Without question it has. Reading periodicals like The New York Times and the New Yorker pushes me to think bigger, more broadly, and in a global context.[Similarly], the work I do as a lecturer in management at the Stanford Graduate School of Business helps me to keep a 50,000-foot view on an industry in which I’ve been operating for a decade. [It] has been extraordinarily valuable.
What books do you most frequently gift or recommend to others?
I do love Atlas Shrugged, and my go-to gift otherwise is a moleskin journal for interns to use for capturing their own entrepreneurial thoughts as they leave my organization and continue into their daily life.
Is there one kind of media you consume most regularly as a means of continuing your on-going professional education?
Lately, I have been really enjoying and leveraging on-demand alerts from some of my favorite publications via their apps. I get the breaking news from the New York Times app, I get real-time activity from the MLB app (my husband Hal Morris is director of pro scouting for the Los Angeles Angels), so lately alerts from media apps have been my way of keeping up to date on news in real time.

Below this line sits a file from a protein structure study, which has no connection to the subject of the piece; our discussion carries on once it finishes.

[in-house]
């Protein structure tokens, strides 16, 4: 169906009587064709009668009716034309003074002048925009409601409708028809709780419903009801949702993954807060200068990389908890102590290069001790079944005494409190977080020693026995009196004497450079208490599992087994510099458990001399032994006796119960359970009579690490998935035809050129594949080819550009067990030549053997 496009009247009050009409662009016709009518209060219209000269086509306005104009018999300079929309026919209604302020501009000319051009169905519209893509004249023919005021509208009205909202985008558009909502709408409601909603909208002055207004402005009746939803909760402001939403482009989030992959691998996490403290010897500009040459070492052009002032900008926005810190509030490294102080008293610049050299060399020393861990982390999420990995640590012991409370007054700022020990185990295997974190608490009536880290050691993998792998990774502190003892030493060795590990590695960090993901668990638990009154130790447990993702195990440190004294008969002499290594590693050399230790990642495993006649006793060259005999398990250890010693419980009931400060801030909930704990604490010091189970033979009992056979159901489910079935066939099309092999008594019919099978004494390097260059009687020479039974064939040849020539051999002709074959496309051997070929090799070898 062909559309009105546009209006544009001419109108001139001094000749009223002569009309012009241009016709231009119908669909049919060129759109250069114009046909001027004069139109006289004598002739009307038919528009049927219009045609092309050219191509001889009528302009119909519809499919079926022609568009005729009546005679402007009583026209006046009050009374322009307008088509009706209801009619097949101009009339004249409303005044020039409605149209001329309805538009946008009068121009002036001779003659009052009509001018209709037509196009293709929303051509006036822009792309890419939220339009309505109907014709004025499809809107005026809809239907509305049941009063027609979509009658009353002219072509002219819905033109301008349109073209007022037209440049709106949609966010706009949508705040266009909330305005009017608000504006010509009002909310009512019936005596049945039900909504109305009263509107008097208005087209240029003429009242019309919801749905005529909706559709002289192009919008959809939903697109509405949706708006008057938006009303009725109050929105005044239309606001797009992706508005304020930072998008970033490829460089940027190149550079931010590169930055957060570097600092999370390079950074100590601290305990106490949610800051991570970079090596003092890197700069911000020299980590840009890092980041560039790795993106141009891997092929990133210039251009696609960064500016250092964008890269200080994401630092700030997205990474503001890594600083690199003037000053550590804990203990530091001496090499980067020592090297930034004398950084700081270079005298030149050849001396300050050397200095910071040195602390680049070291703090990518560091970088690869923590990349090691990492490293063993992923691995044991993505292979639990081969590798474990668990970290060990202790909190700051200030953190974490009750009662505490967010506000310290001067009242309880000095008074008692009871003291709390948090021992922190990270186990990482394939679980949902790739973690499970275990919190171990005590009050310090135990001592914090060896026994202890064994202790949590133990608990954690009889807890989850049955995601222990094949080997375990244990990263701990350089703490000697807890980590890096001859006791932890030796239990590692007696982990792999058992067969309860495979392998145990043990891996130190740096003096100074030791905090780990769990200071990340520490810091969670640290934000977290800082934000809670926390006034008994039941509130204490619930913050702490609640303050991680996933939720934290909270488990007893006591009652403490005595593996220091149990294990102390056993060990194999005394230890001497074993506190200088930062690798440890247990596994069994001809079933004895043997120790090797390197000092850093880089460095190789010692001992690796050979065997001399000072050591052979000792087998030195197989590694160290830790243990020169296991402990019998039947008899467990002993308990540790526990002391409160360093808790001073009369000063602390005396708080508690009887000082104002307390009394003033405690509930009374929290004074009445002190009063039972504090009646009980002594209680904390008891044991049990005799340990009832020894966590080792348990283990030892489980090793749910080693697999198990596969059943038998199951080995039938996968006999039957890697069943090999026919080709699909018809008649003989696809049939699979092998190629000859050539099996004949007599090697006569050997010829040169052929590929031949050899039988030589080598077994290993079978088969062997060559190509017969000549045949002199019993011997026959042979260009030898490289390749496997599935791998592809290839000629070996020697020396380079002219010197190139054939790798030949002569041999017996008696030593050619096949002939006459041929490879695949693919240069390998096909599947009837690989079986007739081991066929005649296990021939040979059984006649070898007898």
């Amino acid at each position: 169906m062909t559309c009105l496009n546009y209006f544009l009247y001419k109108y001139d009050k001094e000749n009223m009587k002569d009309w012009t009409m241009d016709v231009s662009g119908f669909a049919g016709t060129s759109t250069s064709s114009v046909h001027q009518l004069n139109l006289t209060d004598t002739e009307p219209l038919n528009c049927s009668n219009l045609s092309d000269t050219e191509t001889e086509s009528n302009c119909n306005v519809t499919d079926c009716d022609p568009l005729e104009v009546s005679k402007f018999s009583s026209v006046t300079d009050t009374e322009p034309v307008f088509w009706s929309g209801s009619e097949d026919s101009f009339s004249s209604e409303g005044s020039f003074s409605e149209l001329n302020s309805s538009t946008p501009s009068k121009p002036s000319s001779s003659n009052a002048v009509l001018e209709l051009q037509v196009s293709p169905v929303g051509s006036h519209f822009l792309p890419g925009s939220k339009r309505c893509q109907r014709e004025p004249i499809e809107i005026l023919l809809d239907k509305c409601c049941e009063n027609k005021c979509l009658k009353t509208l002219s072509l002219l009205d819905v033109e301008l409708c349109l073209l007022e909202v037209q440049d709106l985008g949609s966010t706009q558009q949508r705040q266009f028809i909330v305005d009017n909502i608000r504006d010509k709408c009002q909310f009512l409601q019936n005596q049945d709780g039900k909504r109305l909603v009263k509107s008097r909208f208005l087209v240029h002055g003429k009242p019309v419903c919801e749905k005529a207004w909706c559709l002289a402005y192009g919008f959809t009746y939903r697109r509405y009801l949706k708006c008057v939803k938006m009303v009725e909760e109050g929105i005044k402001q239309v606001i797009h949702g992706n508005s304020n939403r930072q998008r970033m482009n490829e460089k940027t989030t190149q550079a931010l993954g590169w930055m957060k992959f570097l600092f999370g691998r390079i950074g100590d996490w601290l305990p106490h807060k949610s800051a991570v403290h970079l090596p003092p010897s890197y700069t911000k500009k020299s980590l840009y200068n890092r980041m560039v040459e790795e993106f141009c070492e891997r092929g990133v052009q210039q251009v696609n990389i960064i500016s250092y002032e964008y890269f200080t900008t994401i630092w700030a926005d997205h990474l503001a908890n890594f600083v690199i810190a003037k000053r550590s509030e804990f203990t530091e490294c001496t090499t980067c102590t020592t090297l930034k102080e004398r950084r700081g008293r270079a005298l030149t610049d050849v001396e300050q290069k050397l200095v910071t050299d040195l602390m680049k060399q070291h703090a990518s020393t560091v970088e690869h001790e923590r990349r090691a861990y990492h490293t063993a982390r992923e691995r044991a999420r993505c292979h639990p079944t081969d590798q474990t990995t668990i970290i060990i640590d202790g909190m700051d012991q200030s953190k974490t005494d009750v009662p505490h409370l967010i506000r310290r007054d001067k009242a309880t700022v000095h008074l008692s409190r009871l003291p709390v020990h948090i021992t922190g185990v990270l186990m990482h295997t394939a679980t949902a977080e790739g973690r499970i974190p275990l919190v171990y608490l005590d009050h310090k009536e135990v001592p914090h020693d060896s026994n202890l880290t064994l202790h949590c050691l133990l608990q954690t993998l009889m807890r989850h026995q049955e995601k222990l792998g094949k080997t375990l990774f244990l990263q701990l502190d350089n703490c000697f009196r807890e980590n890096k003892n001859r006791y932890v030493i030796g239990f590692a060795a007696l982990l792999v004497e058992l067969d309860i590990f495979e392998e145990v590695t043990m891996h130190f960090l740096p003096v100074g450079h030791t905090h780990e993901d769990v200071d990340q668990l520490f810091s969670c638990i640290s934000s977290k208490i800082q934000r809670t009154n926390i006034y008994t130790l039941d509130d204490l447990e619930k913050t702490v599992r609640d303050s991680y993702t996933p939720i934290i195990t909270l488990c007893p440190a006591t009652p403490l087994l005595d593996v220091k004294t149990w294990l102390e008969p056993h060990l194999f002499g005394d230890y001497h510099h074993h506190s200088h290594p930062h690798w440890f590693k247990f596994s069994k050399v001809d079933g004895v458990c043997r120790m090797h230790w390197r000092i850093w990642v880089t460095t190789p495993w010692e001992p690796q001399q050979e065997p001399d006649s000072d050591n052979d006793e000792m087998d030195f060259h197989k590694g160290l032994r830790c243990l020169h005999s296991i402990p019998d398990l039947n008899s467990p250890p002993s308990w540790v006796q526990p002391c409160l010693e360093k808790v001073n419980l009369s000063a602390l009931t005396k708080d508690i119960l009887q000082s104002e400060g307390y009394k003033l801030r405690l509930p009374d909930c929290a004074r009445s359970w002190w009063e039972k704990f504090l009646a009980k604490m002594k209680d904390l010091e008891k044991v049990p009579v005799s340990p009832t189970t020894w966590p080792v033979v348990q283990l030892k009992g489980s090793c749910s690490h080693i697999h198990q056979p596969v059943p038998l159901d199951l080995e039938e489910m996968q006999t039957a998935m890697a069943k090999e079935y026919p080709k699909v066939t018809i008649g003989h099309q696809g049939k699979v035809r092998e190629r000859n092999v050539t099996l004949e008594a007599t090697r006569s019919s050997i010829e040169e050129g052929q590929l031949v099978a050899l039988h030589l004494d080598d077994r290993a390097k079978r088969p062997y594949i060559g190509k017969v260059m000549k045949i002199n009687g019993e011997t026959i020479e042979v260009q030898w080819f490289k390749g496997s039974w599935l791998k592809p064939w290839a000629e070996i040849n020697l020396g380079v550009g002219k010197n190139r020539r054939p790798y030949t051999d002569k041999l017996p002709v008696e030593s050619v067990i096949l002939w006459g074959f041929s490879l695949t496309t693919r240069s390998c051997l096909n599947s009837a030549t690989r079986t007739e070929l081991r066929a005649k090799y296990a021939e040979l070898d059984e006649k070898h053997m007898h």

What role has mentorship had in your professional development?
An enormous role. So much so in fact that I joined the board of Spark Program, a nonprofit organization dedicated to providing mentorship to middle schoolers in San Francisco, Los Angeles, Chicago, and Philadelphia.
Who are your most influential mentors?
There are so many women I admire as mentors, but to name just a few:
My mother Fay Levin who was U.S. ambassador to the Netherlands. [She] has given [countless] speeches about how building a great career doesn’t always have to follow a linear path.
Christie Hefner, whom I met early in my career as a political fundraiser. [She] continues to advise me on an almost quarterly basis on my career objectives and path.
My friend Marissa Mayer who is as extraordinary of a mother as she is a CEO and thoughtful and generous friend.